Posts Tagged ‘yule’

At 12:12 on 21/12/2012 the Winter Solstice will finally arrive. This means that today is the shortest day of the year, of course, and because the solstice happens just after noon the coming night will be the longest – by mere seconds. Tomorrow will be a longer day, and the night after tomorrow will be a shorter night.

Isn’t this WONDERFUL??? I know everybody talks about Christmas these days – myself included – but really the solstice beats Christmas…

Winter Solstice Sunrise

The picture above was taken at 9:15 as I was taking a walk through the forest and the sun was slowly making it’s way over the horizon. Technically speaking sunrise was at 8:41, but because of hills and trees I only saw it half an hour later.

The Solstice is of course the reason the Romans celebrated their Saturnalia – which came to define the time of Christmas, it seems, since nobody really knows when Jesus was born (let’s face it, Christian or not there is firm historical indications that a man called Jesus lived in what is now Israel in the years after 0AD; whether he was the Son of God or not is a matter I shall let others discuss) – and also the time for the Norse Yule celebrations.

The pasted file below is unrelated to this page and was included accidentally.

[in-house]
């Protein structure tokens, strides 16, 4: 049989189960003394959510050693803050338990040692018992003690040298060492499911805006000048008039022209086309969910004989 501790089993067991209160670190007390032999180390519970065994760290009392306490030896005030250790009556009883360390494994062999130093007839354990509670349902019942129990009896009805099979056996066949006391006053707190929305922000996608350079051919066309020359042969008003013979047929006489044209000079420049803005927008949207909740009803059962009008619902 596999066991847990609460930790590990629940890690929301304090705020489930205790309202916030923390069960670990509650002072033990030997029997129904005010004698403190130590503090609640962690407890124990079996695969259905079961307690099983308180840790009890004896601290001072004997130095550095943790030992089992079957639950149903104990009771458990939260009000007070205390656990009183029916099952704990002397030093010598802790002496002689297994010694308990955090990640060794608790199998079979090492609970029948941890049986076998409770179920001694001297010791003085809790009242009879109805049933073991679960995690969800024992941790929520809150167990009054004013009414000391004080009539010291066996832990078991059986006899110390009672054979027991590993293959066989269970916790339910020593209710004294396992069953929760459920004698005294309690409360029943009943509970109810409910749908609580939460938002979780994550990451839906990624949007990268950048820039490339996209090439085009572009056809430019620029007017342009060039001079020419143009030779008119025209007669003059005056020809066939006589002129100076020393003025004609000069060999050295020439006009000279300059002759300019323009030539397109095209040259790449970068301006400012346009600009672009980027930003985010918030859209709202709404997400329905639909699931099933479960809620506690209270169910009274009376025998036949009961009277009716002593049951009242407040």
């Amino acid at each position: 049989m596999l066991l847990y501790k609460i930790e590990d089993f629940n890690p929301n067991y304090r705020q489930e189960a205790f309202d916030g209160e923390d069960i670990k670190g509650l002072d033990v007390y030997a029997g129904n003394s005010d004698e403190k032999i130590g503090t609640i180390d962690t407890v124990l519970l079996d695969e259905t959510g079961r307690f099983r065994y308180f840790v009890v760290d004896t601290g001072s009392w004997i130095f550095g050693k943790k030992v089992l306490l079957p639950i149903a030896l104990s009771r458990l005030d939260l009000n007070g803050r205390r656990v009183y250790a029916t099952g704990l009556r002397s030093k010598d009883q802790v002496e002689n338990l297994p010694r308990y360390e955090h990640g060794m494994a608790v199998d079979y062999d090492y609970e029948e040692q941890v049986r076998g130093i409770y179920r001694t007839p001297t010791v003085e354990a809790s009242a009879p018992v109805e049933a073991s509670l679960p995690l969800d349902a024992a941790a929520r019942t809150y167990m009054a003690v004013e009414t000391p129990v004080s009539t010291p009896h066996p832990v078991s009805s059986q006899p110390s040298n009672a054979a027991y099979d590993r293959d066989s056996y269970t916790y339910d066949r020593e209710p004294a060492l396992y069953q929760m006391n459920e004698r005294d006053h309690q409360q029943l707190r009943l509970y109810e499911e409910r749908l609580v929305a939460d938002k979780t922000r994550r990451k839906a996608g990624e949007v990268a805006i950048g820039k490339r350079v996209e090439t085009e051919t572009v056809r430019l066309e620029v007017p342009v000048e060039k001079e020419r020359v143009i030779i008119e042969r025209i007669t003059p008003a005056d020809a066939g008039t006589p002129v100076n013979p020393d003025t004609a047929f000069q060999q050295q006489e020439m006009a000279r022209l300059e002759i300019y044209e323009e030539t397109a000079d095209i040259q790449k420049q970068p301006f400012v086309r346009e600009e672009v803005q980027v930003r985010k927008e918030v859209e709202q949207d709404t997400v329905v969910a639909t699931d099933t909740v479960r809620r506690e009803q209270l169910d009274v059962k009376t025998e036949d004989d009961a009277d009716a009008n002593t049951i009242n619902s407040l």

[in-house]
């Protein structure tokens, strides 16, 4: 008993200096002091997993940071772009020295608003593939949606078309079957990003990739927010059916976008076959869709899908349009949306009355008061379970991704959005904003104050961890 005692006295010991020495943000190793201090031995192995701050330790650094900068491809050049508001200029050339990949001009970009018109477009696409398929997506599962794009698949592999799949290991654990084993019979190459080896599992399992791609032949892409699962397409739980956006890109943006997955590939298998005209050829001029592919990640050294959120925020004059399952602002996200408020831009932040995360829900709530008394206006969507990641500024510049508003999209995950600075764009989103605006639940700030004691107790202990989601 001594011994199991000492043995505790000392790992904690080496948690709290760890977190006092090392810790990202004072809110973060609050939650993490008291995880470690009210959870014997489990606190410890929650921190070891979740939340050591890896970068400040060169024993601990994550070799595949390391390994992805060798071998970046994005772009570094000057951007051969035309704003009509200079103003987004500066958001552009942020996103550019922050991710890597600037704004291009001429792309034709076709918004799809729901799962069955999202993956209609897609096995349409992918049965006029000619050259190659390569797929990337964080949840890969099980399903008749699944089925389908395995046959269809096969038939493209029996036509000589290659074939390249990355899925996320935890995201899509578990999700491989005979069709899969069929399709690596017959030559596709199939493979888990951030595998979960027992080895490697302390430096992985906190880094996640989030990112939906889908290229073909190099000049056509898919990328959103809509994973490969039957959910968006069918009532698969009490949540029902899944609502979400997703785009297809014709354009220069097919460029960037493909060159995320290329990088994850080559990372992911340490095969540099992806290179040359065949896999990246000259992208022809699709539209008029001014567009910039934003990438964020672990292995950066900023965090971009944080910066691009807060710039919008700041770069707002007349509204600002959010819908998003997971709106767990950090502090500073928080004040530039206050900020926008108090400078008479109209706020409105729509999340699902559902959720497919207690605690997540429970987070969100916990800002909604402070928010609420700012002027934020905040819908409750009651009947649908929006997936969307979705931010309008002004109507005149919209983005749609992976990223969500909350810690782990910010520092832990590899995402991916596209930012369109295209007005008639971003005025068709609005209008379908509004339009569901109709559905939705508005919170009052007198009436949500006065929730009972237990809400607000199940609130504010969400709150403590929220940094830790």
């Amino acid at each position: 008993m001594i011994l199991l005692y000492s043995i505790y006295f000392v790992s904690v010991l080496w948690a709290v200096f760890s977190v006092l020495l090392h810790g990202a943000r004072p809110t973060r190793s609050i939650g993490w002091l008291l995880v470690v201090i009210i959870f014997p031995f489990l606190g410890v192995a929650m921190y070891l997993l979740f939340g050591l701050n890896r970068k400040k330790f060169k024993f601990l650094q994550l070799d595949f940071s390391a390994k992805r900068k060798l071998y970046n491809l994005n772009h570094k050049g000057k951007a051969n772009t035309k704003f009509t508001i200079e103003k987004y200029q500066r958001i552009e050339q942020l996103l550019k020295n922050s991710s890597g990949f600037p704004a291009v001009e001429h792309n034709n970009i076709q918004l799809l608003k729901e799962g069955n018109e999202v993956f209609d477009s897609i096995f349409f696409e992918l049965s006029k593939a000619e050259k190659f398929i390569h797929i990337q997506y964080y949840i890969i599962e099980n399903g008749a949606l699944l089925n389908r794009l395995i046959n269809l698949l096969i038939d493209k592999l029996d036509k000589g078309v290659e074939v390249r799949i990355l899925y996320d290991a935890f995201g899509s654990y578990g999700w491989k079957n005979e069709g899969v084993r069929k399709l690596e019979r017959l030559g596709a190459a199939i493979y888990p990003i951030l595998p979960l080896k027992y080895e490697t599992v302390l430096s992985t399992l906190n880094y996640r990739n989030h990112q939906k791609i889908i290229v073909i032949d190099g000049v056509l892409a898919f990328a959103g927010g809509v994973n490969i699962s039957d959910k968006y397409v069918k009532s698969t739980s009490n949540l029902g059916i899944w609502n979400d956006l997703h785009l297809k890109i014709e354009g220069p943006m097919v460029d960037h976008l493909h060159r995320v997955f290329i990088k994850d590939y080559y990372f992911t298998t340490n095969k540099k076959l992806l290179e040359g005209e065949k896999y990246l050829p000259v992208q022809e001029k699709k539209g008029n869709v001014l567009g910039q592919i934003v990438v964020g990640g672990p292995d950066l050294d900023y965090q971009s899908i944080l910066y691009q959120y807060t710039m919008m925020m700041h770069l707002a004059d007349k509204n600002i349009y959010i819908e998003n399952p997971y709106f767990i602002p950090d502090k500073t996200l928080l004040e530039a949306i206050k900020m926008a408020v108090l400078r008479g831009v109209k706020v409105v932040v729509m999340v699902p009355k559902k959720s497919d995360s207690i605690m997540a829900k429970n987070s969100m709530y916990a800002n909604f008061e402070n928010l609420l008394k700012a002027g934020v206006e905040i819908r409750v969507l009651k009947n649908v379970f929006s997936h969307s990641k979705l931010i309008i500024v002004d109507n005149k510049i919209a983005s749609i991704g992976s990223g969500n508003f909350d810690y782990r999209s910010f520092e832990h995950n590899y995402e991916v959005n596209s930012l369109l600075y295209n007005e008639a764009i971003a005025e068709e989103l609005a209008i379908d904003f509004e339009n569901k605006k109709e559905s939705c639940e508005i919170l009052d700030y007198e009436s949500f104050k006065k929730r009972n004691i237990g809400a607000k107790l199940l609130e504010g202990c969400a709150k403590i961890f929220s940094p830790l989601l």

So whether you are Christian or not, the holiday season is a celebration of the coming of light. For the ancient Norse it was the coming of the light of the Sun, for Christians it was the coming of the “Light of the World”. However, leaving all religion aside I think that as gardeners we should definitely celebrate the coming of the light of the Sun; just imagine, in a few months it will be time for winter aconites and snowdrops, then daffodils and tulips and before you know it we will all be saying to each other “well, maybe next year I will find time to do X, Y and Z…”

Tonight I shall be celebrating the Winter Solstice by stoking a warm fire, cuddle up with a nice book and lots of candles. Light and warmth to ward off the darkness and the cold – even if the coldest months are still to come. And then, when I grow tired, I will retreat to a warm bed, cuddle up under the duvet and blankets and do my best to sleep through the longest night and wake up to a new day that will be just a little longer than today.

Happy Solstice to all, and a Merry Christmas and a Bountiful New Year!

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